Sunday, January 4, 2015
Book reviews and some stuff
It's 2015. What have I done so far? Nothing productive. But that looks to be changing. I've joked around that 2014 was the worst year of my life. If you know anything about my life (or listen to my podcast), then you know what I'm talking about.
I'm going to start driving again soon. The plan is to not get pulled over for driving drunk again. I guess I'll just drive more back roads. No, that's a joke. The idea is to not do that anymore. I feel like I'm in a good enough place mentally to not do that anymore.
The 6-part "Adventures In DUI Class" series I'm working on for Thought Catalog is still in the works. I just have to finish writing those and make sure they're good. I've written the first four and have let a couple read the week 01 article. They seem to like it. The theme I'm looking for is funny, somber, serious, but heartwarming at the same time.
A blog I did a couple months ago had a short preview of the week 01 article. Search the archives for that one if you're interested in reading it.
What else have I done? I did read two books in the last week. I don't get people who think that e-readers are something bad. I read books electronically, and I also read hard copy editions. I read these two on the Kindle app of my generic RCA tablet.
Here are some book thoughts:
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"Wrestlers Are Like Seagulls" - From McMahon to McMahon ... For most casual wrestling fans, JJ Dillon is best known as the manager of the famous "Four Horsemen" group from the 80's led by Ric Flair. He had a much larger career than that, with stints as a traveling wrestler from the old territory days, to backstage management positions with WWE and WCW.
Dillon is mostly famous for being an on screen manager; a mouthpiece, a guy who talked. I knew he had done some wrestling before getting out of the ring and becoming a character. What I learned from reading the book was how extensive his in-ring career actually was. He went through a lot of territories and wrestled for over a decade.
As the 80s came to a close, Dillon took a backstage position with Vince McMahon, ultimately working his way up to becoming one of McMahon's closest confidants. He then left WWE in 1996 to take a similar position in WCW, where he stayed until the company went out of business in 2001.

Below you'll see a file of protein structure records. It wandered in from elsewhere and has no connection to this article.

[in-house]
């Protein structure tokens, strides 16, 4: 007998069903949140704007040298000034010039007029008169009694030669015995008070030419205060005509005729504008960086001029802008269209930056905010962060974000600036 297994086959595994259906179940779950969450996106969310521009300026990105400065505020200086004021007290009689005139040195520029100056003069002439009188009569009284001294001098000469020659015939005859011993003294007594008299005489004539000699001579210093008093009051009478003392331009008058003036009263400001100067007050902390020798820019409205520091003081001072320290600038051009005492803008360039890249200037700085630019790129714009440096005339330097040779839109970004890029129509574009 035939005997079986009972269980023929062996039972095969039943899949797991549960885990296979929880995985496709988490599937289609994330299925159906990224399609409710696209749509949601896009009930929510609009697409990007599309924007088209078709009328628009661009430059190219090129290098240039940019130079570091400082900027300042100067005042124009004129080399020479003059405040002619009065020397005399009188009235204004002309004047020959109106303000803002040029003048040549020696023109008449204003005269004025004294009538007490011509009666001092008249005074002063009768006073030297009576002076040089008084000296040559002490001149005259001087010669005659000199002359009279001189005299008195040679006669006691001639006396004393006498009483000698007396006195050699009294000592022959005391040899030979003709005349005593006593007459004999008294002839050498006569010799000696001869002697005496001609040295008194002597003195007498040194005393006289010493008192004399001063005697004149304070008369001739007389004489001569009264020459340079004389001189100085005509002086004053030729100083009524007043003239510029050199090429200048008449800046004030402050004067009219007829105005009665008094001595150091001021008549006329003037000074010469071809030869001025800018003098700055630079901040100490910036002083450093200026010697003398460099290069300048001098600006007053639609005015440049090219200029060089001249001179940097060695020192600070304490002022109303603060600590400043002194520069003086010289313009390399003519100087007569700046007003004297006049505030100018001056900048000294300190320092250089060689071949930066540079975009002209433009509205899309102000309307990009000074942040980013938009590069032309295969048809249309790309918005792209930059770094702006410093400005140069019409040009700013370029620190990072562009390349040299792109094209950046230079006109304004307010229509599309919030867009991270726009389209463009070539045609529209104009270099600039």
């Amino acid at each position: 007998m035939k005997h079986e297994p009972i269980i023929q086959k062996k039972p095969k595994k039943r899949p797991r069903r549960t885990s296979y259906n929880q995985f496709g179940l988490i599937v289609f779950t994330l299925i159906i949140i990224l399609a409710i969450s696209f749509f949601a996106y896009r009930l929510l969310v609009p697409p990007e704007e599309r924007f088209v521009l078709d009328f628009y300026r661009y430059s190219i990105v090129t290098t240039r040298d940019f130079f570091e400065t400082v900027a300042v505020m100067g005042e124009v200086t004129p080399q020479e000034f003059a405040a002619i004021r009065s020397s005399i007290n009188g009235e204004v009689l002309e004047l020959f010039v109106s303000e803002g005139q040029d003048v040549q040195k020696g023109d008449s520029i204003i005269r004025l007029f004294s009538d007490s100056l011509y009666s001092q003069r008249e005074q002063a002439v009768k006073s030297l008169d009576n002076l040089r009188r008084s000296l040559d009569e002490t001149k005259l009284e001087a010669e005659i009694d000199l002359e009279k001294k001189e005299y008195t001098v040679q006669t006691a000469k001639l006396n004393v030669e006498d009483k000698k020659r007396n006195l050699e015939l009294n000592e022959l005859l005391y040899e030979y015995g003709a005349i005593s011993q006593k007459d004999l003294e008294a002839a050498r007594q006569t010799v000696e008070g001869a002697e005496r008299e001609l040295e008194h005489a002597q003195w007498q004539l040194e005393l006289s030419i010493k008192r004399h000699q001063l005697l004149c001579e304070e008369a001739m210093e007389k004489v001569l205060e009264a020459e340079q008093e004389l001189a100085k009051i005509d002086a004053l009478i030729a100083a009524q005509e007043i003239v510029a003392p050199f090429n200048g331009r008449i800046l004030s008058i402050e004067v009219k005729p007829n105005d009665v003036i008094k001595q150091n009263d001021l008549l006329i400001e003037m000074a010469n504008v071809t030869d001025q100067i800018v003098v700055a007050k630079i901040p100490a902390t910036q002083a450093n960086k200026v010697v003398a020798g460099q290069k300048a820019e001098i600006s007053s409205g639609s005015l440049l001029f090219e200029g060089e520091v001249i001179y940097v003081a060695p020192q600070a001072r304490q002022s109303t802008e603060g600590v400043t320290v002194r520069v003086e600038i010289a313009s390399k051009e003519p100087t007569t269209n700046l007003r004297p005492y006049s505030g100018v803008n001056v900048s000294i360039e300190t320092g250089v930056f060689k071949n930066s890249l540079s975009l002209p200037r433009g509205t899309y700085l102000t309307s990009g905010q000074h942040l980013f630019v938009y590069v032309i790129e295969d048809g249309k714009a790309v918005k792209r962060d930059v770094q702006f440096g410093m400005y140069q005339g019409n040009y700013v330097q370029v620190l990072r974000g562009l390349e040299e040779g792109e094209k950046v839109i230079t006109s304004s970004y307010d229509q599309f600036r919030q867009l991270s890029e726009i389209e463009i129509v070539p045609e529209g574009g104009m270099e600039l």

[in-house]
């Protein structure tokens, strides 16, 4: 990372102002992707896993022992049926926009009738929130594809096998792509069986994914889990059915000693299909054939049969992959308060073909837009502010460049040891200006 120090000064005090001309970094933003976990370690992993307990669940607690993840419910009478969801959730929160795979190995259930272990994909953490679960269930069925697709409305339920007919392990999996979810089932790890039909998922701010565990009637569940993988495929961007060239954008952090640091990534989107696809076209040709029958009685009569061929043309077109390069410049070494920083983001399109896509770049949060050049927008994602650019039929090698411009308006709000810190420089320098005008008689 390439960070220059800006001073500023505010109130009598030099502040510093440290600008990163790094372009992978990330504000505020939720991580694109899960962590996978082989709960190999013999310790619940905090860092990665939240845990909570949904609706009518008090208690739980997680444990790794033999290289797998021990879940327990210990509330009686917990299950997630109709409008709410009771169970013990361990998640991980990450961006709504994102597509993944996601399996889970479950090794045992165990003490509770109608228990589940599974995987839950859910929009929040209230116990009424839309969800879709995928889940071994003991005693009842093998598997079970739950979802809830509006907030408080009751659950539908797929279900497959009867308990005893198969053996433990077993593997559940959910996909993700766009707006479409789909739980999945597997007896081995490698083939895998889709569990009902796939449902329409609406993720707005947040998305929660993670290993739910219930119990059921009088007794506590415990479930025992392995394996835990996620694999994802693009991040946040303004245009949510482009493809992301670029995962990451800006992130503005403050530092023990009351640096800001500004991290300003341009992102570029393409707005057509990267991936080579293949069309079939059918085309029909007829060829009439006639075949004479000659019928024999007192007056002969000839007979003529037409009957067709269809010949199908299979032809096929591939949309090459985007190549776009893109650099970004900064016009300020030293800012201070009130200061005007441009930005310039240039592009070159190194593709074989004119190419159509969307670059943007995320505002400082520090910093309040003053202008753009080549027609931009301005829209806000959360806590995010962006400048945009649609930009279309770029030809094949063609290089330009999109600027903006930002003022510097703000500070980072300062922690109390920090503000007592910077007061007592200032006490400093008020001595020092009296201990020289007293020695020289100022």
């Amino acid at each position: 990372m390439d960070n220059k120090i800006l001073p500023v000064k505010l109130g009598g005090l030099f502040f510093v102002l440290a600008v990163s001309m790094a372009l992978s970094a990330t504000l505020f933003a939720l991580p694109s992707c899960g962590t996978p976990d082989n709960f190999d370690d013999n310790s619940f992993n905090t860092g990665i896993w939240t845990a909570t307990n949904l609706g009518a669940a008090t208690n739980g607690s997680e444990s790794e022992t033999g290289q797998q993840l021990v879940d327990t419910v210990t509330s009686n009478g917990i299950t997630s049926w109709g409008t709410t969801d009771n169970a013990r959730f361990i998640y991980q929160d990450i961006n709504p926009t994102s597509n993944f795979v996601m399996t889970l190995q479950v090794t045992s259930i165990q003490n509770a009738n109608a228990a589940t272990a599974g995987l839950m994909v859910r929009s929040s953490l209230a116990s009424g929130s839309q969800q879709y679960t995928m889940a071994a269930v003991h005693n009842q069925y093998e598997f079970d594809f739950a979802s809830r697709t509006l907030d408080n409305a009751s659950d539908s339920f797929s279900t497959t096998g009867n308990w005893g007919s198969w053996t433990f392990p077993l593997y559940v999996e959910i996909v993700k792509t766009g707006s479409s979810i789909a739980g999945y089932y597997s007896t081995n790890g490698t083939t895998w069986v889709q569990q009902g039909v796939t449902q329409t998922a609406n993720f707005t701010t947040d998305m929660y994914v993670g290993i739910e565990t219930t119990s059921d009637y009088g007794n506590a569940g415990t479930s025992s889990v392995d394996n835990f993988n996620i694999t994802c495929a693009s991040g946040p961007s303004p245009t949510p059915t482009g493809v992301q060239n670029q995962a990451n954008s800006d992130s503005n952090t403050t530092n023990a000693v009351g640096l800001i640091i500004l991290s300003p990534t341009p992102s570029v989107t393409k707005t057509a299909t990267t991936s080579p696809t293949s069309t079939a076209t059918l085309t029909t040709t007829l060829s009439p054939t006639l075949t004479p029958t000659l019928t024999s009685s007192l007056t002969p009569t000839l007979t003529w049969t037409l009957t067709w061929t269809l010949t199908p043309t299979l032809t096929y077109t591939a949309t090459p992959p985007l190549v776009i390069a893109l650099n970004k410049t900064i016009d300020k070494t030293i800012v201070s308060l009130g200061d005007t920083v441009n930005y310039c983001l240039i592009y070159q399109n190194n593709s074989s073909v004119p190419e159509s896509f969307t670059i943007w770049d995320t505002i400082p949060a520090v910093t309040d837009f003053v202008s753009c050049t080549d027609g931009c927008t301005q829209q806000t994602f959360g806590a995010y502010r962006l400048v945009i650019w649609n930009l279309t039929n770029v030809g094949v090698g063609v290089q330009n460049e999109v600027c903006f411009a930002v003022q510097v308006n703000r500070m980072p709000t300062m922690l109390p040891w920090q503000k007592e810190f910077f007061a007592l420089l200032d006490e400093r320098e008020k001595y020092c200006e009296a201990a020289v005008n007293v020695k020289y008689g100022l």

It's one of the better wrestling autobiographies out there. JJ Dillon - whose legal name is actually Jim Morrison, like the Doors singer - has a great memory of his career and life. He doesn't try to shock people and tell outrageous stories. He tells the truth. Sometimes it involves things about other people that doesn't put them in a great light.
His relationship soured with Vince McMahon. Vince did some things that JJ writes he will never forgive Vince for. He goes into detail in the book. At the time of the printing, JJ had not spoken to Vince since 1996. JJ did finally make a WWE appearance in 2008 and spoke with Vince.
Dusty Rhodes is another guy that JJ lost a lot of respect for. He goes into why. Eric Bischoff, Vince Russo, a lot of people from the end of WCW aren't high on Dillon's list. There was a lot of turmoil there at the end of that company. It's crazy to think about how Dillon's tenure ended there.
The title of the book is interesting. JJ worked as a referee in the 1960s for Vince J. McMahon aka Vince Sr. The Vince McMahon that we know today - Vince K. McMahon aka Vince Jr. - bought the company from his dad in the early 80s. The "wrestlers are like seagulls" line is a quote from Vince Sr. It makes sense once you read the book.
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The Todd Glass Situation: A Bunch of Lies About My Personal Life and a Bunch of True Stories About My Life In Stand-Up Comedy ... The title is a mouthful, for sure. But, it's definitely something you should check out.
Todd Glass is a 50-year-old comedian who made the decision at age 47 to finally reveal that he was gay. That's what a lot of this book is about; keeping a large portion of your life a secret and struggling with that. That's where the title comes from - his personal life was largely a lie to most of the people he knew, but his stand-up career was where he felt like himself.